For one group, their concept is a three-dimensional, hollow hemisphere that resembles a globe and features data and information within it. User-friendly to all ages, the globe can be tilted or spun around to allow users to see inside the globe and learn about Consular Services.
“Projects like this give validation to the program and show trust in us as working professionals by allowing us to have our work showcased and potentially have our work attached to the Government of Canada,” says Gizaham Jones, third-year Graphic Design student.
Using different skills and methods, a Web Design and Interactive Media group’s concept includes movable Plexiglass panels. With infographics and data printed or engraved onto the materials, the installation will allow natural light in airports like Toronto Pearson Airport to reflect onto it. The concept also features QR codes and Near-field communication (NFC) codes, which lead users to find more information on the government’s website using their smartphones.
“Being able to have clients give you an open-ended project to work with is a great way to get your creativity and development moving and apply what we’ve learned so far,” says Paul Cudmore, second-year Web Design and Interactive Media student.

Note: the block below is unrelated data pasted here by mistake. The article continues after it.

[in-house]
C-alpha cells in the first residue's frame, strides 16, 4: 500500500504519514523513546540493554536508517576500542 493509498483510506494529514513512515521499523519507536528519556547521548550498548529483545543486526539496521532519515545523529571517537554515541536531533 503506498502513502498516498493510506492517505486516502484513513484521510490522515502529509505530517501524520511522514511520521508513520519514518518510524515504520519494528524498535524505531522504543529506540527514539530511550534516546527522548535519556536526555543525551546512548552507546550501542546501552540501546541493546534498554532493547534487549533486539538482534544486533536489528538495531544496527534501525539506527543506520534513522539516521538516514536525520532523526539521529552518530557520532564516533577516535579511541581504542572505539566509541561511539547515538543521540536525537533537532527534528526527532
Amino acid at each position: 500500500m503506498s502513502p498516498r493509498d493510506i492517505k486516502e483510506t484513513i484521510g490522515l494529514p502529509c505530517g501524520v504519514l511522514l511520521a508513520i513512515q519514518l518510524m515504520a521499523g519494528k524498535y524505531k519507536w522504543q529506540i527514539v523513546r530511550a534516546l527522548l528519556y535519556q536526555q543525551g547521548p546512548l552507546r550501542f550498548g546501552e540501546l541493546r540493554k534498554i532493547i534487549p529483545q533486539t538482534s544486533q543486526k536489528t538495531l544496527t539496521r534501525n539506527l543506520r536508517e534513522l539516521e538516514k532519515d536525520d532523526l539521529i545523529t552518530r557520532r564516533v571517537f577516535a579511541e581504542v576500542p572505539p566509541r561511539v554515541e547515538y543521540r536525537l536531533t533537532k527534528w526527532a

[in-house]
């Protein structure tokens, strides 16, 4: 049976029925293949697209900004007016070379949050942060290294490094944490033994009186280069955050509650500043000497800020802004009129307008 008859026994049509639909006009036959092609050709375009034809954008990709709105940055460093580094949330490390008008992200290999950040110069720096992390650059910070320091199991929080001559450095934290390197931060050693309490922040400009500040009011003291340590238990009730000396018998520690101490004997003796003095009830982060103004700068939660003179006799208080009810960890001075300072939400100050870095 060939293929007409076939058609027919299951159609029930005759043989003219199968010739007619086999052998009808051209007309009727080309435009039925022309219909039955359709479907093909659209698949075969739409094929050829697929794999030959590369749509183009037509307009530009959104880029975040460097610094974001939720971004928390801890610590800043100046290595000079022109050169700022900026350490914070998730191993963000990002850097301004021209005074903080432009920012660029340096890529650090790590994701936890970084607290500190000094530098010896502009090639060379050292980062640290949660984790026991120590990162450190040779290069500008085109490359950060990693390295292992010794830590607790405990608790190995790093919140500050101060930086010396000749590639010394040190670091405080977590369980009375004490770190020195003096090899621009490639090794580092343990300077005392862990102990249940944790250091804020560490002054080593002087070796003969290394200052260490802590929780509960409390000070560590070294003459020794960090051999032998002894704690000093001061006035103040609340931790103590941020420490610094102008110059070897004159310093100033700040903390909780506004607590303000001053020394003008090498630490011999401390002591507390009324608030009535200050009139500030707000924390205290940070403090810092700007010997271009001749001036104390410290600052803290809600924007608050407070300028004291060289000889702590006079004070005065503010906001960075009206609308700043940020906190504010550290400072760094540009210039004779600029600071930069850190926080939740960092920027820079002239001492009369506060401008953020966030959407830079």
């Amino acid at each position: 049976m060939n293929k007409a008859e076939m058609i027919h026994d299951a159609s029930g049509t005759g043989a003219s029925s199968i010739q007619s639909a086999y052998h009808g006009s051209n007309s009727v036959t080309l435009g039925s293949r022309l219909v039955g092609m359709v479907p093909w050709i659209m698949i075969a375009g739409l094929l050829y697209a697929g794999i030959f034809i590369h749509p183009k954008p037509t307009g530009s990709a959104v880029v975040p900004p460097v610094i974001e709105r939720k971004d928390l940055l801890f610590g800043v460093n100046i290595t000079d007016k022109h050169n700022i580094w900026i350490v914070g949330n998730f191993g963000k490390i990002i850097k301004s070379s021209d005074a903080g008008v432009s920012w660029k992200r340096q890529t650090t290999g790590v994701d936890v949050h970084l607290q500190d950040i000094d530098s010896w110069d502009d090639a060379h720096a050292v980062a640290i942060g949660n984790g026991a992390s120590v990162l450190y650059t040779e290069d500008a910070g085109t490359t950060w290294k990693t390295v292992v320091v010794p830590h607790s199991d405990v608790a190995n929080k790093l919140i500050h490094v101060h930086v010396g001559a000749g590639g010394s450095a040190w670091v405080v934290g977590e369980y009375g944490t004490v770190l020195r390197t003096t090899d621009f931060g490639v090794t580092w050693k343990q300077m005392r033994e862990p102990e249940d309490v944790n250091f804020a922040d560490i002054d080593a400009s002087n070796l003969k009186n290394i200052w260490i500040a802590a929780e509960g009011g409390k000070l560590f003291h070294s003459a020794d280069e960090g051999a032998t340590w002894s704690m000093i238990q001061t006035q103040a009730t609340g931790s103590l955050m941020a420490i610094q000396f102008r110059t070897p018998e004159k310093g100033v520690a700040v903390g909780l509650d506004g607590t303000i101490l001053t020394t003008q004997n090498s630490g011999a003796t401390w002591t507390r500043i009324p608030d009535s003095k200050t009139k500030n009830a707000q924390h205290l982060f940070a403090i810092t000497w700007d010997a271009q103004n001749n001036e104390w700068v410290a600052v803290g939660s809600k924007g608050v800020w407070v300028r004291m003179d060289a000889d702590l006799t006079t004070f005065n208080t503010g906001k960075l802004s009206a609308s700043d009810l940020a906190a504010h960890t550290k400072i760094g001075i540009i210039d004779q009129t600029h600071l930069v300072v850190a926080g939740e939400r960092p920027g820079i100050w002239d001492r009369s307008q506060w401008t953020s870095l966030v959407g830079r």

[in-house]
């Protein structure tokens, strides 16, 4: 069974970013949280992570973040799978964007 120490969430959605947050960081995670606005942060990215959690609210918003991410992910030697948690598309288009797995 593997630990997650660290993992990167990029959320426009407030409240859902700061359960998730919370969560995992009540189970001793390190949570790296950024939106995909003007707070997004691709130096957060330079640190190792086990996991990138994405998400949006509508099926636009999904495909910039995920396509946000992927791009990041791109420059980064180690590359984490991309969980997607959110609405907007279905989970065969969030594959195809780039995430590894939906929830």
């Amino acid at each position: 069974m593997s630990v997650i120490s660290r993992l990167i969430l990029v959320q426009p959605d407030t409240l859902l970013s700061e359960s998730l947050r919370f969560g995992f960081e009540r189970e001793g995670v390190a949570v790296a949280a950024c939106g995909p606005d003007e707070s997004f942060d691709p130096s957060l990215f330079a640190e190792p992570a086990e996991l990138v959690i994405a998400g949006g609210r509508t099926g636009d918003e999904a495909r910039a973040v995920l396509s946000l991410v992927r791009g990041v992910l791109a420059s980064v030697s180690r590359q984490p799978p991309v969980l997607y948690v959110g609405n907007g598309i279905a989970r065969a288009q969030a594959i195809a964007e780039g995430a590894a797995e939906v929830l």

The hackathon is part of Humber’s Data storyLAB, which is an innovative hub for data-driven storytelling. Based out of the North Campus, the storyLAB will produce year-round research and partnership opportunities for student learning and engagement.
“StoryLAB is an opportunity for students to pair with reporters, developers and coders to discuss the influence data can create in different journalistic settings. The lab demonstrates how data can transform and impact politics, social justice, and the day-to-day lives of Canadians,” says DiPietro.
Humber’s storyLAB and The Pulitzer Center on Crisis Reporting recently created a storyLAB Data Journalism Grant to support independent data-driven journalism.
For the inaugural grant, Humber and The Pulitzer Center are accepting proposals for stories related to Indigenous lands and property rights. The grant will provide up to $10,000 for a freelance journalist or team of journalists to explore a related story from a data-driven perspective.
This article, by Alysia Burdi, was first published by Humber Today on September 20, 2019. Read the article in it's original context.
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Faculty of Media & Creative Arts Events
Fall 2019 Open House
Sat, November 16, 2019 | 10:00 AM - 02:00 PM
See the Open House schedule for Media & Creative Arts programs and plan your visit!
Faculty of Media & Creative Arts News
Radio Humber and BRTV Collaborate to showcase Indie Canadian Artists
Thu, June 13, 2019
96.9 Radio Humber teamed up with the Broadcast Television/Videography Program to bring Canadian artists on campus for an interview and performance.
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On June 29, 2018, the Provincial Government of Ontario announced the renaming of the Ministry of Advanced Education and Skills Development (MAESD) to the Ministry of Training, Colleges and Universities (MTCU). Both names may appear on this website.